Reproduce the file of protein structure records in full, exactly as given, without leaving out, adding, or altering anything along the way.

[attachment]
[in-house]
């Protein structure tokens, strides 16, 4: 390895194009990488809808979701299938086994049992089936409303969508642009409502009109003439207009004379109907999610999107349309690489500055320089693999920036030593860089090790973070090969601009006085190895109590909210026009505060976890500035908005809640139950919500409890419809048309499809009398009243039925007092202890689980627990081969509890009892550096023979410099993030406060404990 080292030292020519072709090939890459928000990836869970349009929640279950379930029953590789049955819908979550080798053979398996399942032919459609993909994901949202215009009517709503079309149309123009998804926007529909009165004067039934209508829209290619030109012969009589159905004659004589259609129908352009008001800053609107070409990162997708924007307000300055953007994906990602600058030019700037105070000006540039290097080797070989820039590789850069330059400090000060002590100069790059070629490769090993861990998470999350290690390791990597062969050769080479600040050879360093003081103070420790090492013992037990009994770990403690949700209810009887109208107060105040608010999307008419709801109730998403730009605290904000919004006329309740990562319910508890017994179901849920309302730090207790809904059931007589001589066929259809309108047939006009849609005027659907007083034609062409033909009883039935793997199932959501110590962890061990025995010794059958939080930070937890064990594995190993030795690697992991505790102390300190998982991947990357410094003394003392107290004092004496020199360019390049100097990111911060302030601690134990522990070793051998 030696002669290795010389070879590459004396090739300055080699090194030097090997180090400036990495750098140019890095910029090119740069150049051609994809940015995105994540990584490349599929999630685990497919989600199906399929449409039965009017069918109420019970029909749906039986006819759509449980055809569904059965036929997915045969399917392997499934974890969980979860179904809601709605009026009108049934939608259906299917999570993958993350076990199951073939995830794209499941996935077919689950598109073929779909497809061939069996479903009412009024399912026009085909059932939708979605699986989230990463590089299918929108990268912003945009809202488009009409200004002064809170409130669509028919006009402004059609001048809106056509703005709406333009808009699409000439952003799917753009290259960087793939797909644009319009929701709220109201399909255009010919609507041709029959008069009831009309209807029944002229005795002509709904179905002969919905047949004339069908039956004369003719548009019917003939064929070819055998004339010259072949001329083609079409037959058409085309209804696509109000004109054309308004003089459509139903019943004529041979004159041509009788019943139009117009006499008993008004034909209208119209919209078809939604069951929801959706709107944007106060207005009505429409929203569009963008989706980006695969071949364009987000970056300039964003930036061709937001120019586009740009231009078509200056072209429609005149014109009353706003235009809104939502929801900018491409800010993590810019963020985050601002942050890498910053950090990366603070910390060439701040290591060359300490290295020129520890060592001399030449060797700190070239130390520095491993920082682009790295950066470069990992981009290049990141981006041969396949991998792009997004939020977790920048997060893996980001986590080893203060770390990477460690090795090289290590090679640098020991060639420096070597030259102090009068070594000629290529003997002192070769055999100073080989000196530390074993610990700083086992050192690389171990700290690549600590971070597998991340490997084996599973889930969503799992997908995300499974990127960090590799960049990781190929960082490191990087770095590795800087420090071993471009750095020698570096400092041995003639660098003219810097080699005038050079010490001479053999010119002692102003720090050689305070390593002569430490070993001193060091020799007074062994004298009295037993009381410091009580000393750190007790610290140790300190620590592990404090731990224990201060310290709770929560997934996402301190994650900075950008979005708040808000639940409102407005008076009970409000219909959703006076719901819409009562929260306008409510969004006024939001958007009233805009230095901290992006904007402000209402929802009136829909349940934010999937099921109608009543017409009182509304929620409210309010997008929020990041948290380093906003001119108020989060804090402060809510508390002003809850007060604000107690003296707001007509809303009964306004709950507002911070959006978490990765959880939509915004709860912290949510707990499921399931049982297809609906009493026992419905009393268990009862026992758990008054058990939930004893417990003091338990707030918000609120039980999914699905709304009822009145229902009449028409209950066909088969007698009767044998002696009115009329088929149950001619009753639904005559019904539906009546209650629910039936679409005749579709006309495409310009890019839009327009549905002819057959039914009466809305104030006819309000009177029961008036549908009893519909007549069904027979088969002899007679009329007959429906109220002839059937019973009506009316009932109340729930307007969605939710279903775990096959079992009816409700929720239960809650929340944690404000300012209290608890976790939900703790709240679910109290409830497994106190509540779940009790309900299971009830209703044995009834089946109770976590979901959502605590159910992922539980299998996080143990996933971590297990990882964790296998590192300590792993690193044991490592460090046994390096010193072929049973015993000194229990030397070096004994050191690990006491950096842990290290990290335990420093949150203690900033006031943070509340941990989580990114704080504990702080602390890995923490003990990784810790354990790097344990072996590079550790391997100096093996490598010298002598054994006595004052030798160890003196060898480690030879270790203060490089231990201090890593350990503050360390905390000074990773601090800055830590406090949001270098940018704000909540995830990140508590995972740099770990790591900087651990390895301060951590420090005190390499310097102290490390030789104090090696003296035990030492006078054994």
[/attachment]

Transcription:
[in-house]
């Protein structure tokens, strides 16, 4: 390895194009990488809808979701299938086994049992089936409303969508642009409502009109003439207009004379109907999610999107349309690489500055320089693999920036030593860089090790973070090969601009006085190895109590909210026009505060976890500035908005809640139950919500409890419809048309499809009398009243039925007092202890689980627990081969509890009892550096023979410099993030406060404990 080292030292020519072709090939890459928000990836869970349009929640279950379930029953590789049955819908979550080798053979398996399942032919459609993909994901949202215009009517709503079309149309123009998804926007529909009165004067039934209508829209290619030109012969009589159905004659004589259609129908352009008001800053609107070409990162997708924007307000300055953007994906990602600058030019700037105070000006540039290097080797070989820039590789850069330059400090000060002590100069790059070629490769090993861990998470999350290690390791990597062969050769080479600040050879360093003081103070420790090492013992037990009994770990403690949700209810009887109208107060105040608010999307008419709801109730998403730009605290904000919004006329309740990562319910508890017994179901849920309302730090207790809904059931007589001589066929259809309108047939006009849609005027659907007083034609062409033909009883039935793997199932959501110590962890061990025995010794059958939080930070937890064990594995190993030795690697992991505790102390300190998982991947990357410094003394003392107290004092004496020199360019390049100097990111911060302030601690134990522990070793051998 030696002669290795010389070879590459004396090739300055080699090194030097090997180090400036990495750098140019890095910029090119740069150049051609994809940015995105994540990584490349599929999630685990497919989600199906399929449409039965009017069918109420019970029909749906039986006819759509449980055809569904059965036929997915045969399917392997499934974890969980979860179904809601709605009026009108049934939608259906299917999570993958993350076990199951073939995830794209499941996935077919689950598109073929779909497809061939069996479903009412009024399912026009085909059932939708979605699986989230990463590089299918929108990268912003945009809202488009009409200004002064809170409130669509028919006009402004059609001048809106056509703005709406333009808009699409000439952003799917753009290259960087793939797909644009319009929701709220109201399909255009010919609507041709029959008069009831009309209807029944002229005795002509709904179905002969919905047949004339069908039956004369003719548009019917003939064929070819055998004339010259072949001329083609079409037959058409085309209804696509109000004109054309308004003089459509139903019943004529041979004159041509009788019943139009117009006499008993008004034909209208119209919209078809939604069951929801959706709107944007106060207005009505429409929203569009963008989706980006695969071949364009987000970056300039964003930036061709937001120019586009740009231009078509200056072209429609005149014109009353706003235009809104939502929801900018491409800010993590810019963020985050601002942050890498910053950090990366603070910390060439701040290591060359300490290295020129520890060592001399030449060797700190070239130390520095491993920082682009790295950066470069990992981009290049990141981006041969396949991998792009997004939020977790920048997060893996980001986590080893203060770390990477460690090795090289290590090679640098020991060639420096070597030259102090009068070594000629290529003997002192070769055999100073080989000196530390074993610990700083086992050192690389171990700290690549600590971070597998991340490997084996599973889930969503799992997908995300499974990127960090590799960049990781190929960082490191990087770095590795800087420090071993471009750095020698570096400092041995003639660098003219810097080699005038050079010490001479053999010119002692102003720090050689305070390593002569430490070993001193060091020799007074062994004298009295037993009381410091009580000393750190007790610290140790300190620590592990404090731990224990201060310290709770929560997934996402301190994650900075950008979005708040808000639940409102407005008076009970409000219909959703006076719901819409009562929260306008409510969004006024939001958007009233805009230095901290992006904007402000209402929802009136829909349940934010999937099921109608009543017409009182509304929620409210309010997008929020990041948290380093906003001119108020989060804090402060809510508390002003809850007060604000107690003296707001007509809303009964306004709950507002911070959006978490990765959880939509915004709860912290949510707990499921399931049982297809609906009493026992419905009393268990009862026992758990008054058990939930004893417990003091338990707030918000609120039980999914699905709304009822009145229902009449028409209950066909088969007698009767044998002696009115009329088929149950001619009753639904005559019904539906009546209650629910039936679409005749579709006309495409310009890019839009327009549905002819057959039914009466809305104030006819309000009177029961008036549908009893519909007549069904027979088969002899007679009329007959429906109220002839059937019973009506009316009932109340729930307007969605939710279903775990096959079992009816409700929720239960809650929340944690404000300012209290608890976790939900703790709240679910109290409830497994106190509540779940009790309900299971009830209703044995009834089946109770976590979901959502605590159910992922539980299998996080143990996933971590297990990882964790296998590192300590792993690193044991490592460090046994390096010193072929049973015993000194229990030397070096004994050191690990006491950096842990290290990290335990420093949150203690900033006031943070509340941990989580990114704080504990702080602390890995923490003990990784810790354990790097344990072996590079550790391997100096093996490598010298002598054994006595004052030798160890003196060898480690030879270790203060490089231990201090890593350990503050360390905390000074990773601090800055830590406090949001270098940018704000909540995830990140508590995972740099770990790591900087651990390895301060951590420090005190390499310097102290490390030789104090090696003296035990030492006078054994």